Then I think, “But I want to just settle! I want roots somewhere! I don’t want to keep picking up everything and going and what if we don’t like wherever we choose in the U.S. and go again, or bounce back and forth between countries? I want to stay put!”
And then I received a huge, blessed lesson that came in the form of my children’s yoga teacher training yesterday. It was a concept I’d learned before, and have not yet been able to fully embrace, but I re-learned it at a time when I really needed to and that is grace. The lesson is: Embrace impermanence. That’s it. So simple and yet so hard to do. But strangely, it calmed me down, for now anyway. And it’s so true. There are no guarantees in life and we know what we hear about the best laid plans…..I need to embrace life in the moment, make plans as we go along, but always be ready for change. Our family will be fine if we never move again and we will be fine if we move to six new cities within the next 10 years, as long as we love and support each other.
Also, what I’ve written here before that my dear friend in Colorado taught me before I left, still rings true, and each day I realize it more and more: Starting over is not that big of a deal. The only thing moving can do is add to your numbers of friends. Your true friends are always with you wherever you go and you will only make more when you go to new places.
So, if we decide in the next couple years that we need to be near family for now, fine. And if we decide three years after that, that there’s another place we’d rather be, fine. And if we decide to stay right here in this rental house in Mitchelton for the next 20 years, that’s fine, too. And there we go—I’m fine. I miss my family more than words can express, but I’m fine.
As for the yoga training, it was just beautiful and it made me so excited for future possibilities and filled me with the desire to bring yoga to all children! What a cheese ball, I know! The whole day felt slightly selfish, but mostly awesome to have the chance and the support to spend a whole day pursuing my own interests. It took me back to my “career” days, when I’d come back from conferences full of new knowledge and ready to put numerous new ideas into play. I am going to try and start volunteering to lead some short classes at my playgroup and my boys’ school and daycare and look forward to the next level of training in November. It feels wonderful to be so excited about something and feel empowered and equipped with the tools to actually see some success in it. Here’s hoping!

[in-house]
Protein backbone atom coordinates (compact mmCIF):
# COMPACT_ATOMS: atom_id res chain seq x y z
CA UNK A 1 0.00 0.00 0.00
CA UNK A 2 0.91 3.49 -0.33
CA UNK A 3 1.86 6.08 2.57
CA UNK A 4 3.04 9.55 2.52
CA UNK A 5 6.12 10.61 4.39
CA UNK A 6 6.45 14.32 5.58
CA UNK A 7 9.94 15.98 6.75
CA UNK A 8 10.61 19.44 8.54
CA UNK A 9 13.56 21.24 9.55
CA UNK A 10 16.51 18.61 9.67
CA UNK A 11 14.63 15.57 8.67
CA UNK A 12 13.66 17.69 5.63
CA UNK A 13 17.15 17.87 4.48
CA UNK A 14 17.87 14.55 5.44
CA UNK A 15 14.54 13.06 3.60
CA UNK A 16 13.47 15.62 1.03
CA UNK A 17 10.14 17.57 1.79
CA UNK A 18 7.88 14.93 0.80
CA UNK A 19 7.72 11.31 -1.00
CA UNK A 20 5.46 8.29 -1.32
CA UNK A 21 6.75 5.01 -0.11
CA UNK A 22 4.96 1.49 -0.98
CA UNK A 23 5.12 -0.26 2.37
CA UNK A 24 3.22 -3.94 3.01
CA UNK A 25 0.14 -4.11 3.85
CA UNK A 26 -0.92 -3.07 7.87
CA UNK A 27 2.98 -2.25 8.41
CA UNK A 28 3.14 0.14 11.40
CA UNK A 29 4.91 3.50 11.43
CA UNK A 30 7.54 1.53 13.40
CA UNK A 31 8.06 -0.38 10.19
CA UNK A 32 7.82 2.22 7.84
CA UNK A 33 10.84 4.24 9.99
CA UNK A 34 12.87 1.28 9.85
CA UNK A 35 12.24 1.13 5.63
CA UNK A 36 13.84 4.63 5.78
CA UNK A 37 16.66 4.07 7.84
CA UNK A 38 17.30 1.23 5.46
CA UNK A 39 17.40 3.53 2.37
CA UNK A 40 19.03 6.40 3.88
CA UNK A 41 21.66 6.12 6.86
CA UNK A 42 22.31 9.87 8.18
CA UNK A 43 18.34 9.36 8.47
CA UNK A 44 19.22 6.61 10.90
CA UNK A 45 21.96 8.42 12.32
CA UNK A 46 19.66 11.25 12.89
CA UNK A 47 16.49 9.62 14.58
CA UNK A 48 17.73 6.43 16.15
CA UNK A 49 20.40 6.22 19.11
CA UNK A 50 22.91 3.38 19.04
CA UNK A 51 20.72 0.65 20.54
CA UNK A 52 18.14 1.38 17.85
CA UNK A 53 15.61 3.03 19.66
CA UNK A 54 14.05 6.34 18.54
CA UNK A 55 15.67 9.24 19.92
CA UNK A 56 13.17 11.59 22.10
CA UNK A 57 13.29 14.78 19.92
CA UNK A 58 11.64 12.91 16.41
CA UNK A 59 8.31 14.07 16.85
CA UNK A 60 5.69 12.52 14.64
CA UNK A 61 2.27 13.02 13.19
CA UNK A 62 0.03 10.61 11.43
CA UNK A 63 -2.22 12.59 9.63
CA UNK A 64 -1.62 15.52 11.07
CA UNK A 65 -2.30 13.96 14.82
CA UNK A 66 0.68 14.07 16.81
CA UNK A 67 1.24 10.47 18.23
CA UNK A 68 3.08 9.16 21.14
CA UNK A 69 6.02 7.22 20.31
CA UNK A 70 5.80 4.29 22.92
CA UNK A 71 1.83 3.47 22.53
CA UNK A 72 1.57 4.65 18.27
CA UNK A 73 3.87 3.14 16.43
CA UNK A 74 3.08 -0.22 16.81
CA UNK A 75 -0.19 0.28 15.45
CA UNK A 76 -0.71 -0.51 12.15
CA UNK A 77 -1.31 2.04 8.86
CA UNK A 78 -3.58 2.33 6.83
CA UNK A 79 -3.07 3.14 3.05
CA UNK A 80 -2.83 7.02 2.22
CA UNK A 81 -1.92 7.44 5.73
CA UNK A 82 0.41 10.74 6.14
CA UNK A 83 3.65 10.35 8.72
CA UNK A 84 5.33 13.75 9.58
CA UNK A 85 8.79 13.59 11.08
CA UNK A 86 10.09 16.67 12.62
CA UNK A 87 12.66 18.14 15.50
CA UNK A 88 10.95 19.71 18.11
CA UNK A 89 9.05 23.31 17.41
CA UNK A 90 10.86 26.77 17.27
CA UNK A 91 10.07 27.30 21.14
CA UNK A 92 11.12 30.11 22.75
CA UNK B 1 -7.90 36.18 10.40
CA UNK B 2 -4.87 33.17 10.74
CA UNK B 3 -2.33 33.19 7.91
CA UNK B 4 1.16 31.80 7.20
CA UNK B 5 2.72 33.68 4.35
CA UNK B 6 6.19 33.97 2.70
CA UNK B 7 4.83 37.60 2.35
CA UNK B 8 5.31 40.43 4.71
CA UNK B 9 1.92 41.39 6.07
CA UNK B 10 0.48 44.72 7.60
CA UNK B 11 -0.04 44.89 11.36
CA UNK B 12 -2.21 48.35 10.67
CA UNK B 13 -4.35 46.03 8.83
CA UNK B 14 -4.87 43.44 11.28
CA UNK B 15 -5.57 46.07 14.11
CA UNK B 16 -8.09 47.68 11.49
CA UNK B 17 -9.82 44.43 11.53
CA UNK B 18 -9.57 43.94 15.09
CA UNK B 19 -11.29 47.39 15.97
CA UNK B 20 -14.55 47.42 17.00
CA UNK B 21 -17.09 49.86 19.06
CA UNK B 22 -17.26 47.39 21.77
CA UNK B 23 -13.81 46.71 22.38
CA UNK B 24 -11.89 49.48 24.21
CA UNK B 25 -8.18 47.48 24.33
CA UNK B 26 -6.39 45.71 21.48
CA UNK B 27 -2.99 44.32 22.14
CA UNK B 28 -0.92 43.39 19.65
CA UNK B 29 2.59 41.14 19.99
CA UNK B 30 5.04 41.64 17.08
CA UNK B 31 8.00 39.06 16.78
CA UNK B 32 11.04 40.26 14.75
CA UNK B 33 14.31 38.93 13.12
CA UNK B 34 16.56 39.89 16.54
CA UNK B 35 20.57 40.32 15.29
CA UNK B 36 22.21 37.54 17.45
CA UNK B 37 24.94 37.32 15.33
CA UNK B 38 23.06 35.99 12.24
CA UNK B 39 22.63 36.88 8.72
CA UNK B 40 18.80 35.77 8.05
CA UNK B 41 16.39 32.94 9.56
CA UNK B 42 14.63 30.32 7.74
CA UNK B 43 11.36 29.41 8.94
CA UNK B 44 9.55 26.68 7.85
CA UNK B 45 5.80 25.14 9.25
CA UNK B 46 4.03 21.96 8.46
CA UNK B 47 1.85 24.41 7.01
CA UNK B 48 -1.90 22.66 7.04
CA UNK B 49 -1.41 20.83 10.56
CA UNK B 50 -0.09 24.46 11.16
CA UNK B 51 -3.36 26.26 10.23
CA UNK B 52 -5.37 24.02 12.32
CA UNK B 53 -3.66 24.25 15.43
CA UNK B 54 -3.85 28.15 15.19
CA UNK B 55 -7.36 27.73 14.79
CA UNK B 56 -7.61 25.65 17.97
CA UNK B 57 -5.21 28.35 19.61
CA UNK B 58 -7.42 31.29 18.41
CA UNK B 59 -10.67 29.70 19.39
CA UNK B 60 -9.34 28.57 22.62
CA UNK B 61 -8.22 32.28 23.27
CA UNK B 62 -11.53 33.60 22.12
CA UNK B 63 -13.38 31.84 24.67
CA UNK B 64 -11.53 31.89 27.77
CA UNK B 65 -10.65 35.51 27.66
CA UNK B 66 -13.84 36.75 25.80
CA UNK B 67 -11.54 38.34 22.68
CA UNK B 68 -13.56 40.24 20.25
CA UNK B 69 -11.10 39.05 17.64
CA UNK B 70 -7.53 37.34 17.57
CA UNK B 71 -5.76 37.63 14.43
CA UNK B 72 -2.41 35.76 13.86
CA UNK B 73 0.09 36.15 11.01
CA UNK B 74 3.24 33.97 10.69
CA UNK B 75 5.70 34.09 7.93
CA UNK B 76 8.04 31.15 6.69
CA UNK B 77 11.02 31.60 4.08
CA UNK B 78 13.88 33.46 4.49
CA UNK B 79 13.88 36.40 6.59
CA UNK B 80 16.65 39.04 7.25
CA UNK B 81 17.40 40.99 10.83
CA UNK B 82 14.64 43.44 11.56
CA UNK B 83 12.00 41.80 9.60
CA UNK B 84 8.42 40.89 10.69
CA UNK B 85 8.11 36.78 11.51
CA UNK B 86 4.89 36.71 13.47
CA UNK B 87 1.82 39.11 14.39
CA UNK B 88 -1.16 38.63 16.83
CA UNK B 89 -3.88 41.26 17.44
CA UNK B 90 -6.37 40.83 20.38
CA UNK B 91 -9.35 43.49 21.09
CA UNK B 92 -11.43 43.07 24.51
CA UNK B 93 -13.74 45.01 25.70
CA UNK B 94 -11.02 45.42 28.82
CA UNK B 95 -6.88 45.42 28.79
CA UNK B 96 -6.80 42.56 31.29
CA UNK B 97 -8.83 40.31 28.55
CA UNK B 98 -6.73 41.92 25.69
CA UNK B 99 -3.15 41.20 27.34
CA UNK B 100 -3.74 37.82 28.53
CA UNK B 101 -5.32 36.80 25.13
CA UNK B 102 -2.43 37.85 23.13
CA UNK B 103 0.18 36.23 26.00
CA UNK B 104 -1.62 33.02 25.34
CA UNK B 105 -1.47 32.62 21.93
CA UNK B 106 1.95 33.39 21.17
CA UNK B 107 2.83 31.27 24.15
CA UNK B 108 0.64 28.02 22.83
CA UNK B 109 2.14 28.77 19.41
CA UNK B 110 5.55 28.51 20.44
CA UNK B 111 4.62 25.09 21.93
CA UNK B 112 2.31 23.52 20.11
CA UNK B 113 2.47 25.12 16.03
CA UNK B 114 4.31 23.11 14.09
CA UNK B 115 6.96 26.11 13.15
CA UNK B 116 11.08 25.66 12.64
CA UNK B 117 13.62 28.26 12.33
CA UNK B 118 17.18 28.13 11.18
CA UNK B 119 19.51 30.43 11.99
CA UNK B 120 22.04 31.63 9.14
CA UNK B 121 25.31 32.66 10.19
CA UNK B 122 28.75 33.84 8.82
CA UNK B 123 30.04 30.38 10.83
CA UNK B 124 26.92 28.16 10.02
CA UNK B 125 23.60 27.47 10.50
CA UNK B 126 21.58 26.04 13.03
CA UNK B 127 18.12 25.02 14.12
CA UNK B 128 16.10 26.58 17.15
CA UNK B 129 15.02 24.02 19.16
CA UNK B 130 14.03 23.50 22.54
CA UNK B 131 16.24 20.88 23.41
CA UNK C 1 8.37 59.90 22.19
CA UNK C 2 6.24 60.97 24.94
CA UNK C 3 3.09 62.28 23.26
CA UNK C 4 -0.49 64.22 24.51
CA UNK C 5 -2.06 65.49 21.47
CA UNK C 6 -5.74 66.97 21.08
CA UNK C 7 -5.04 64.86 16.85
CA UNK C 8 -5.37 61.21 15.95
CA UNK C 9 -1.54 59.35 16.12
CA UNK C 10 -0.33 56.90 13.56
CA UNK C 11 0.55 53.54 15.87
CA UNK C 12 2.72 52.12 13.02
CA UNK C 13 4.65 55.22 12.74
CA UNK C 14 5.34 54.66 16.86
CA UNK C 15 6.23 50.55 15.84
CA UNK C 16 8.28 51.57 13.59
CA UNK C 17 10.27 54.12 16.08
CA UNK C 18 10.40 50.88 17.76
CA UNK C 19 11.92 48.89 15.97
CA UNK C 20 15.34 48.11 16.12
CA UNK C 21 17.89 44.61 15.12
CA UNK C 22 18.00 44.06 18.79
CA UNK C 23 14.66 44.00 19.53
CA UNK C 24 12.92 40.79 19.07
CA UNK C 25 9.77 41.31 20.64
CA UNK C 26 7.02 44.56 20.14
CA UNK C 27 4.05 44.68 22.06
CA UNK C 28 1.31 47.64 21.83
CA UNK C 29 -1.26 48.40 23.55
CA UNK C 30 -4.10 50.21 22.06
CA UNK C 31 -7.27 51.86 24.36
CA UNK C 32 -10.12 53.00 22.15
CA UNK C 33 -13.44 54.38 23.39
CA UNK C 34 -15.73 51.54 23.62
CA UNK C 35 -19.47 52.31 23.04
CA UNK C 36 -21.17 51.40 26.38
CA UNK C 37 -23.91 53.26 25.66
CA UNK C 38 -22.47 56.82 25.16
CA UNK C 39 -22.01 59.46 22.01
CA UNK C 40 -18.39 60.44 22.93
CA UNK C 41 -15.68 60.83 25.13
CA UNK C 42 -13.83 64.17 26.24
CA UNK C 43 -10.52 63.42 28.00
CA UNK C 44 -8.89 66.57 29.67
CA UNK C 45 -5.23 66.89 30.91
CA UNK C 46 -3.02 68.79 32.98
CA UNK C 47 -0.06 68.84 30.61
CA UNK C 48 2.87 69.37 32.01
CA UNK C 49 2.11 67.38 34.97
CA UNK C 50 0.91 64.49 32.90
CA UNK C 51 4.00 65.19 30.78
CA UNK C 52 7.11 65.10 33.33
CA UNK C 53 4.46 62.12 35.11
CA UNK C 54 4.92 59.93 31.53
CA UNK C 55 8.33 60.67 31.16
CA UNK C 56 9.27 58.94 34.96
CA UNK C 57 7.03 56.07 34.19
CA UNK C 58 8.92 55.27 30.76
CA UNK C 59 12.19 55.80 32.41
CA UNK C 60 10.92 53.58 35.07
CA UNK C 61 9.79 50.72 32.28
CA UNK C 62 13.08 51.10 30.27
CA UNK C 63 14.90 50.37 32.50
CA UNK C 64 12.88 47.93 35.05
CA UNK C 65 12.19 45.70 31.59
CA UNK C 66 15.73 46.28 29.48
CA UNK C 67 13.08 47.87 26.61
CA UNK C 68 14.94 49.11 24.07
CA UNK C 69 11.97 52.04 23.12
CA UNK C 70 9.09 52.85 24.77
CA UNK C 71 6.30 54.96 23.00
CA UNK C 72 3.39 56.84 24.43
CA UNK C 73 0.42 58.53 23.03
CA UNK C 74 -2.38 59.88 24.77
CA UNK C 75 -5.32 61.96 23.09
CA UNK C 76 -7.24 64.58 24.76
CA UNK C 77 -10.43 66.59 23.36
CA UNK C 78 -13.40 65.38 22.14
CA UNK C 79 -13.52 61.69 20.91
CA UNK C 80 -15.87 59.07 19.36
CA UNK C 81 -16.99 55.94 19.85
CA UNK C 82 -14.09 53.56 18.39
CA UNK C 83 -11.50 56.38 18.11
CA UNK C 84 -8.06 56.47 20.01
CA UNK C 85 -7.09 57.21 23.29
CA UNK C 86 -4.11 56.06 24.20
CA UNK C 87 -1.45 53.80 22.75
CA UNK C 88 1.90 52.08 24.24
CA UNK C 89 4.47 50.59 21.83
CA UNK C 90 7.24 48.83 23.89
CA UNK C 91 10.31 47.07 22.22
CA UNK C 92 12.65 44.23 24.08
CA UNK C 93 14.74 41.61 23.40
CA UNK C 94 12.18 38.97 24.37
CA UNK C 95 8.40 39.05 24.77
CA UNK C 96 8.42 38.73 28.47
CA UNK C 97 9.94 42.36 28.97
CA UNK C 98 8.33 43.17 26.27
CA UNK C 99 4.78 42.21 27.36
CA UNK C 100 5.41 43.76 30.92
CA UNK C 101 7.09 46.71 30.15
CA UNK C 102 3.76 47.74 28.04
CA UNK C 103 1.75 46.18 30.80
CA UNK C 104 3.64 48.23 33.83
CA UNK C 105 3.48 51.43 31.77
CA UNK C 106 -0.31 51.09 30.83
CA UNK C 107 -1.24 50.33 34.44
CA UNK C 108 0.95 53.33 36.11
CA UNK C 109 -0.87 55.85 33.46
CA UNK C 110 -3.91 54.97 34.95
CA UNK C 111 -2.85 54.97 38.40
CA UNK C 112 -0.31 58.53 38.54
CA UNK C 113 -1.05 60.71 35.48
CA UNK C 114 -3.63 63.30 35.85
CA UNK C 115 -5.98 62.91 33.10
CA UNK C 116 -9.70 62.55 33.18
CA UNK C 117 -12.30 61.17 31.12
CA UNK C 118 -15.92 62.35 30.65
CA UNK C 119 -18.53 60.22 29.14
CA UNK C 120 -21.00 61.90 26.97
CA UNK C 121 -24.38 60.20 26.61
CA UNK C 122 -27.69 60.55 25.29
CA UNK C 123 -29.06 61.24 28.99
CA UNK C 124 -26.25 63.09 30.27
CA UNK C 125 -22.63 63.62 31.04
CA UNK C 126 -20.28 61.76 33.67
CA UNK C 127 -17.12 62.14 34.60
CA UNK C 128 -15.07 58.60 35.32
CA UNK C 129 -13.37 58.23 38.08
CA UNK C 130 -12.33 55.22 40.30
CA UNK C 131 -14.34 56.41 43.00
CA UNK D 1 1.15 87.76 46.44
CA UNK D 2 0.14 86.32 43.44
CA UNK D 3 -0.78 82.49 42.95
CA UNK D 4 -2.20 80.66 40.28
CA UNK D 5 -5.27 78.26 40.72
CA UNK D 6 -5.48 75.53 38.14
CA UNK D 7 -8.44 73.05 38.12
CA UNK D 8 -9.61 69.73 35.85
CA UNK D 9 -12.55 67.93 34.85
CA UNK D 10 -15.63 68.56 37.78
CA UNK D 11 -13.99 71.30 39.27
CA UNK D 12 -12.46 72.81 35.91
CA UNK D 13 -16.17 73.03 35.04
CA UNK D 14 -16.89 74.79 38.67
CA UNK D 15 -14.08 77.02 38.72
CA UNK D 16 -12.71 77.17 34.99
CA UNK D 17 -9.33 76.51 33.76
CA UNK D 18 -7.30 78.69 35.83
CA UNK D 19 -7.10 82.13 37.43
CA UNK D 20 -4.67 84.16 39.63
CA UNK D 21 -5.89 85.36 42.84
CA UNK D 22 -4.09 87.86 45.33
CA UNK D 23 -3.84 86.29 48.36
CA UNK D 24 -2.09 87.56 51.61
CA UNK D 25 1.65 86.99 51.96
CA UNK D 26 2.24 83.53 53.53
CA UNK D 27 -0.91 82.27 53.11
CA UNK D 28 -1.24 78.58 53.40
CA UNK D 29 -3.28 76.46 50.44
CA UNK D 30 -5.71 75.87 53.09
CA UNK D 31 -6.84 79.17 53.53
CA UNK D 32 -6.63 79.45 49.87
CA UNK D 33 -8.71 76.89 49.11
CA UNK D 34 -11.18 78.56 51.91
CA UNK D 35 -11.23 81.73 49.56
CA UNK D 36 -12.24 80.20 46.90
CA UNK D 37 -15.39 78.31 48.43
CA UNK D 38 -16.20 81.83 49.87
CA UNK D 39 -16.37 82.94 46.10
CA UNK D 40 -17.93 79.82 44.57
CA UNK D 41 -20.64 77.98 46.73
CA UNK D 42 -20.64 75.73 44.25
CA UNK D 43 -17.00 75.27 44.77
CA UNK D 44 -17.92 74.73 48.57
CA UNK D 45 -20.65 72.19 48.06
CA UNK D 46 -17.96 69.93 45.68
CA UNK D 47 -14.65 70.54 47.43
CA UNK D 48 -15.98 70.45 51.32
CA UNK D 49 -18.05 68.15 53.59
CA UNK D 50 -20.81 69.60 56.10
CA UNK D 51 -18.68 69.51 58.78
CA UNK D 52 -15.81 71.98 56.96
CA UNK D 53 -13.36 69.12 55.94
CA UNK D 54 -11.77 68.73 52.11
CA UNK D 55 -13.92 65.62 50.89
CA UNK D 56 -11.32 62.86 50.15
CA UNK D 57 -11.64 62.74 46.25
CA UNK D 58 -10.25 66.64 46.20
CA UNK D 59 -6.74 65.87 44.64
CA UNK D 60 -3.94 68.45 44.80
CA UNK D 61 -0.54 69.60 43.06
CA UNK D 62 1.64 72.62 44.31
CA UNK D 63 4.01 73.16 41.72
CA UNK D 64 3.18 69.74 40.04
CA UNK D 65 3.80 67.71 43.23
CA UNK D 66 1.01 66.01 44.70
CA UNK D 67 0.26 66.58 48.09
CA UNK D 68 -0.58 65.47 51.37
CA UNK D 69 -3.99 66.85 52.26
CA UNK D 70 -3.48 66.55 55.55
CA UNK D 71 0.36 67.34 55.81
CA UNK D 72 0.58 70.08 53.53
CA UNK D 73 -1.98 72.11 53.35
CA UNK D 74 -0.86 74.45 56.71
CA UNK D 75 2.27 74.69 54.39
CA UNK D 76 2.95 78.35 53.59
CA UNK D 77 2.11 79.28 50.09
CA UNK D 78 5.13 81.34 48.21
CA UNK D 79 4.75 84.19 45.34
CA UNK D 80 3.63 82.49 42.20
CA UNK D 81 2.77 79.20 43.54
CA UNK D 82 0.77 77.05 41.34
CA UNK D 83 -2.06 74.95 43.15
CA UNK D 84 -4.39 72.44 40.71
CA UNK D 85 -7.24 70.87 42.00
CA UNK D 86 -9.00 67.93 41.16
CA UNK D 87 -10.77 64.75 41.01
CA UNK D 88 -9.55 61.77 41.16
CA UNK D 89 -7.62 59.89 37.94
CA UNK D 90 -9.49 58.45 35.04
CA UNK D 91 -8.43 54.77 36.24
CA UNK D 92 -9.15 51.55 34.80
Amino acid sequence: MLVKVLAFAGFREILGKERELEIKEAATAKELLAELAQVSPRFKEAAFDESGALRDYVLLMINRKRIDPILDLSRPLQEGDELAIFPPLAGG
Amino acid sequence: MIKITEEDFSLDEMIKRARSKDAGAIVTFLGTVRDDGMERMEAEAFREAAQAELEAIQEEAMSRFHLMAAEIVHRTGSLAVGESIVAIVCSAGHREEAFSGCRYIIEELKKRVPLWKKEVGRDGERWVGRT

Sweet Steve brought the boys in towards the end of our day to participate in a full children’s yoga class with me. It was gorgeous. I bought a cd of some of the music and they have been singing songs about love and kindness ever since. I love how they enjoy yoga with me one day and are now both outside hammering wood together to make a box with their father. If our kids could receive the best of both of us and none of our negatives, wouldn’t that just be perfect?
This morning I trotted all that karmic joy out for a jog (which I’d decided not to do since Zach kept me up part of the night again, but then he was up so early in the morning, it was easier just to get out for a bit!), and fell victim to an Australian attack that I thought only existed in legend! I was swooped and nailed hard on the head by an evil, giant magpie! It was crazy—thankfully I always wear a hat, or I may be bald right now. So scary! Now, living here, I’d heard all about these weird birds and this little habit they have while nesting. Steve reads the online report of spots to avoid and apparently, I was headed to a very safe place. It’s funny—cyclists around here were these crazy zip ties hanging out of their helmets to scare them off and I have just always thought they looked hilarious and were a bit overzealous in protecting themselves. Runners and walkers never seem to do anything different, so I always assumed I’d be fine. I still had to get home and came close to peeing my pants every time I saw a bird fly by the rest of the way. I got home and said to Steve, “Now what do I do?” He told me to just deal with it; the season ends in December. I swear these Aussies are tough people! I remember we dealt with plovers that would swoop on us during nesting season in Alaska, but that was in a national park. I think if this were happening in a major American city, people would shoot the birds! I’m serious! He told me he remembers in primary school not being allowed out into their playground for a while one year because a nesting bird was so bad. Instead of getting rid of the bird, they kept the kids away! He said kids would dare other brave kids to walk under the tree and get attacked and not flinch. Crazy people, I’m tellin’ ya!

Daddy's magpie-scaring helmet
Daddy’s magpie-scaring helmet

I need to wrap this up. I’ll close with some kids’ news. First, Drew was seen by the speech therapist at school last week, and she apparently said he is making more sounds correctly than he was when she initially recommended he be seen, but we’ll get a full report in a couple weeks. Doing this through the school system seems to be a long process. However, while his doctor thought it was a good idea when I told him about it, he hasn’t recommended that we seek therapy privately and hasn’t brought it up on his own as a major issue, so I feel ok about it all.
Lastly, today, on another gorgeous day, we took the boys for a bike ride along a path at a cute coastal town. It was a great place for them to get some good practice. Zach is getting pretty fast on his balance bike and Drew is getting really confident on his bike. I just love to look at his face when he starts off. It shows such determination, focus and then huge pride as he succeeds. That is such a beautiful look to watch on our children’s faces.
The look I love
The look I love